Saturday, March 8, 1884
Miss Fannie Barwise and Mrs. J. E. McGrath while out riding last Saturday were upset in attempting to turn around in the deep snow. The former clung to the reins and was dragged some distance underneath the cutter, but fortunately escaped serious injury. Mrs. McGrath landed on her feet and was uninjured.
Miss Sena Forseth died at the residence of Mrs. Samuel Bull, in this city, last Sunday, of consumption, aged 15 years. She was an orphan whose mother died in Norway.
As her father was living here, she came to this country with an aunt, to join him. On her arrival Sena learned that her father had been accidently killed in the pinery, and found herself an orphan in a strange land.
She was taken with consumption and during the later days of her life Mrs. Bull kindly cared for her.
In her last hours she continually asked to go to her mother; and, “I am going to my mother and to Jesus,” were the last words of the dying girl.
Friday, March 9, 1894
Mild temperature, accompanied by copious showers, has threatened the logging interests seriously. Reports indicate that in many localities in the logging regions the roads have commenced to go to pieces, but that there is no likelihood of a general breaking up just yet.
Operators generally will hold on until the last minute, hoping for another cold snap, as to quit now would entail a heavy loss to many.
The Northwestern Lumber company’s camps on the Eau Claire have broken up and 200 or 300 men came down on the Wisconsin Central and Omaha roads from the Chippewa pineries today.
A lawsuit on Tuesday, before Judge Proper, may teach the lads to be more select in their language to people on the street as well as elsewhere. To be gentlemanly at all times, under every condition will do one better service, than be foulmouthed.
While Mrs. Teff was walking down to church hill a few days ago, a small boy who was coasting ran against her with such force as to fracture a rib in her left side. All will be glad to know that she is recovering from the shock.
Thursday, March 6, 1919
For the second time in about six years Fred G. Kopp, former sheriff, lost his home near Caryville by fire Saturday morning.
On that day Mr. Kopp and nearly all the members of his family went to Eau Claire, a son, Lloyd, remaining at home alone.
At about 9:30, when Lloyd was in the barn, the house took fire in the basement.
It was some time before the neighbors were aware of the fire and began arriving about 10 o’clock, but it was then too late to save anything. The building and contents were a total loss.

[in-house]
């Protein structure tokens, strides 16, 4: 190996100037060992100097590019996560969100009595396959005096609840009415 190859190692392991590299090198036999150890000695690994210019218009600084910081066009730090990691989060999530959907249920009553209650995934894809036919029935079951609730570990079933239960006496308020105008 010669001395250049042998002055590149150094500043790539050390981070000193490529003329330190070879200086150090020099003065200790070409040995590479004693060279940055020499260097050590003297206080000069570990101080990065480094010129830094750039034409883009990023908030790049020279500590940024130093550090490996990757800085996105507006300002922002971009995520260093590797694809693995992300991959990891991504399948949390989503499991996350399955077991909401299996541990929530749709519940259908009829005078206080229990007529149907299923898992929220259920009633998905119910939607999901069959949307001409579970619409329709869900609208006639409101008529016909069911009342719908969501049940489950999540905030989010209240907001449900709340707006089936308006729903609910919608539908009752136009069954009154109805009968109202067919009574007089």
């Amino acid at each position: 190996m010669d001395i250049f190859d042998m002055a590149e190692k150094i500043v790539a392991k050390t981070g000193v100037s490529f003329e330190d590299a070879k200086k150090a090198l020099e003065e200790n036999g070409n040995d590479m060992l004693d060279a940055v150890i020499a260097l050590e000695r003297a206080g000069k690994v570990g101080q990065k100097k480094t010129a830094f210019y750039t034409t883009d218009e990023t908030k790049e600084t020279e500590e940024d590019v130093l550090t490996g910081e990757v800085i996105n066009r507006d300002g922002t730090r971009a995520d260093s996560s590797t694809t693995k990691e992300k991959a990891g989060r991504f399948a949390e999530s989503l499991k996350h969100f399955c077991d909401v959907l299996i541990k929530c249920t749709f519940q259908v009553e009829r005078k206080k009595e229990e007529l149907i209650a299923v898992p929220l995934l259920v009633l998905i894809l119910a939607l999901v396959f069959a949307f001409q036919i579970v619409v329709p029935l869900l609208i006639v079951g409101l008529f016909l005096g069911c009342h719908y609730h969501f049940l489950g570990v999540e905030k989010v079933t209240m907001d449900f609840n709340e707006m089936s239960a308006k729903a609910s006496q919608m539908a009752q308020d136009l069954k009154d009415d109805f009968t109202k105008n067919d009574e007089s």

The loss was at least $5,000, the insurance amounting to but $2,100, carried in the Farmers’ Mutual.
It is supposed the blaze started from the furnace. Mr. Kopp and family have been staying with neighbors since the fire, but will soon have temporary quarters ready on the farm and in the spring steps will be taken for rebuilding.
The dwelling on Mr. Kopp’s farm was burned while he was sheriff and the home now destroyed is the modern structure that was built to take its place.
Wednesday, March 8, 1944
The Story book Pied Piper who tooted the rats away had nothing on the Future Farmers of the Dunn County School of Agriculture.
Depending not on music to lure rats away from populated areas, but using a mixture of kill-’em-sure Red Squill, mixed with hamburger and fish, the Future Farmers have just received recognition in the way of $10 worth of war savings stamps for the showing they made last fall in their rat killing campaign.
Francis Haugh, ag teacher at the local school, and Future Farmer supervisor, has received notice from the Wisconsin Agriculturist and Farmer, farm-paper published at Racine, announcing that the local Future Farmers won third prize in their rat riddance contest.
Sixty-one Future Farmers took part in the rat killing contest and they reported 562 dead rats.
In addition to using poison bait, they also used guns, traps and swatters in reducing the rat population.
Some ration minded folks are probably wondering where the Future Farmers got their red points to get hamburger which was mixed with the poison. The Department of Interior furnished the hamburger, in frozen form, that was thawed, and used in mixing the poison bait.
Wednesday, March 5, 1969
First round of immunization clinics conducted throughout Dunn County last week by the County Medical Society and the county nurse’s office were well attended, according to Mrs. Beatrice Falkner, county public health nurse.
According to her count 243 children under six years of age received DPT (diphtheria, whooping cough, tetanus ) injections—either the start of three or a booster shot.
Another 40 children from six years of age through high school seniors received DT ( diphtheria, tetanus ) injections—either booster shots or an initial series of two injections.
A total of 643 persons received oral polio vaccine with both boosters and the initial series of two doses offered.
Mrs. Falkner said a local doctor donated his time and was in attendance at all centers to give immunizations. She reminds the public that two more clinics will be held.